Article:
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Wed 3 March 2021

The Chancellor’s programme to help 16 to 24-year-olds find employment is currently falling well short, reports Sam Bright

A flagship Government scheme designed to create 250,000 jobs for young people has only signed up 1,800, Byline Times can reveal.

Launched in September, the Government’s Kickstart scheme provides paid job placements for 16 to 24-year-olds who are claiming Universal Credit, or are at risk of long-term unemployment. The Government will fully fund each of the placements for six months, with an additional £1,500 available to employers to cover training and recruitment support.

The Government hopes to create 250,000 jobs by the end of 2021 through this scheme, and Byline Times understands that 50,000 vacancies have now been opened up. However, a written parliamentary question from Labour MP Stephen Morgan earlier this week revealed that only 1,868 young people have so far found employment through the programme.

The Kickstart scheme is part of a £1.6 billion Government investment in apprenticeships and new employment, introduced during the Coronavirus pandemic. The Government claims that a number of leading organisations have supported the scheme so far, including Bloomberg, the British Chambers of Commerce, Network Rail, Barnardo’s, YMCA, LADbible Group, Tech Nation, The Royal Mint, KFC, and Farrow & Ball.

However, there appear to be blockades preventing young people from currently taking up these positions. The main one, the Government seems to suggest, is the continued high transmission of COVID-19 in the UK, and the renewed lockdown this has necessitated. This is ironically the very thing that the Kickstart scheme – in an economic sense – is designed to counteract.

“We know that this is a challenging time for many businesses and workers as we continue the fight against the virus,” a Department for Work and Pensions spokesperson told Byline Times. “Many young people have been able to safely start their placement and we are confident that this will ramp up as we re-open our economy and build back better.”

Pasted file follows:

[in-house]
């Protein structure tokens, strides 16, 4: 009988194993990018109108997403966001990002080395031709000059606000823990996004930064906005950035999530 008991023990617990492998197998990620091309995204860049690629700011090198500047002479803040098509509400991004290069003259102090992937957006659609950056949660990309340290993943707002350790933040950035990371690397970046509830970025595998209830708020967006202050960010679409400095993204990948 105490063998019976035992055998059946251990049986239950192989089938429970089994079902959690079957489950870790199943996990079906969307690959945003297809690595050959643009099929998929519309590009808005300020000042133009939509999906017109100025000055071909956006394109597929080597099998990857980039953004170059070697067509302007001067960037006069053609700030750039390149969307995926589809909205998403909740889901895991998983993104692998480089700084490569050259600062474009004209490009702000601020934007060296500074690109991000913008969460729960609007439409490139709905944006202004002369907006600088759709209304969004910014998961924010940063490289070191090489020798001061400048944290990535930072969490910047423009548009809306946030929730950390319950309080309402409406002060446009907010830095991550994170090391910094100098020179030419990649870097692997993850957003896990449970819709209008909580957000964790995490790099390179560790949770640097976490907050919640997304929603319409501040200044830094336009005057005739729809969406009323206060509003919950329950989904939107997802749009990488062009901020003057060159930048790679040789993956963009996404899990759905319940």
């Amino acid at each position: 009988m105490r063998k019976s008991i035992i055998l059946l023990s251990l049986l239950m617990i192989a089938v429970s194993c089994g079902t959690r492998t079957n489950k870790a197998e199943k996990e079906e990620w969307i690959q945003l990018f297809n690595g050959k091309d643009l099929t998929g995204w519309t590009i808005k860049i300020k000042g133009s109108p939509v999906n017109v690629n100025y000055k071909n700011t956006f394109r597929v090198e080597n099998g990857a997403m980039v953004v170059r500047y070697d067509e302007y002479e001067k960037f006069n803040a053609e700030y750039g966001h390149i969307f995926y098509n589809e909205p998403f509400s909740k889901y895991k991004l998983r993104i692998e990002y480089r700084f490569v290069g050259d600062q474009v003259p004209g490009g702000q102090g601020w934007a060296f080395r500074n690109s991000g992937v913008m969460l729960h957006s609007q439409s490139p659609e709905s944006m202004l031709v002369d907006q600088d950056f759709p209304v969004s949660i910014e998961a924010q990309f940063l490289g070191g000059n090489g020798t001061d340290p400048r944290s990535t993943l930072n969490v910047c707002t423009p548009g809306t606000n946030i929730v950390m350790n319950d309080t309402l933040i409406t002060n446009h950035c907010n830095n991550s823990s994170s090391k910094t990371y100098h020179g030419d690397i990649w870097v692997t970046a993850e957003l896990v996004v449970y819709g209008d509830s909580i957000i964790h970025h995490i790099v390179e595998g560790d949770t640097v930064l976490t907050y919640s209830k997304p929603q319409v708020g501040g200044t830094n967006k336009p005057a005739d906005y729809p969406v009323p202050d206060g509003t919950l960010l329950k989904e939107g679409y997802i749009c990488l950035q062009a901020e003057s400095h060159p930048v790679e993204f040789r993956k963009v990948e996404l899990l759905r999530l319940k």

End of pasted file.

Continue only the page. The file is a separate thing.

In October, a London School of Economics study found that people under the age of 25 were twice as likely to have lost their jobs during the pandemic, compared to their older colleagues. In the previous two months before the release of the study, 11.1% of people under 25 had lost their job, compared with 4.6% of those aged 26 and over.

The Government’s hapless response to the COVID-19 pandemic has inflicted the UK with the fourth highest death total in the world – only behind the United States, India, and Brazil. And, as a result of repeated waves of the virus, borne from half-hearted and contradictory lockdown measures, the UK economy was the worst affected among major countries between April and June last year. During this period, UK GDP fell by 20.4% compared with the previous three months – the biggest quarterly decline since comparable records began in 1955.

Consequently, to stave off mass unemployment, Chancellor Rishi Sunak has been forced to pump billions of pounds into the economy in the form of furlough schemes and income support for the self-employed. The Office for Budget Responsibility predicted in November that Government borrowing would be £394 billon for the current financial year – a peacetime record.

Though there is little doubt about the wisdom of a Government-funded scheme to ward off mass unemployment among young people, it seems that more needs to be done to ensure that they can take advantage of this act of generosity, before the Chancellor tightens his belt.

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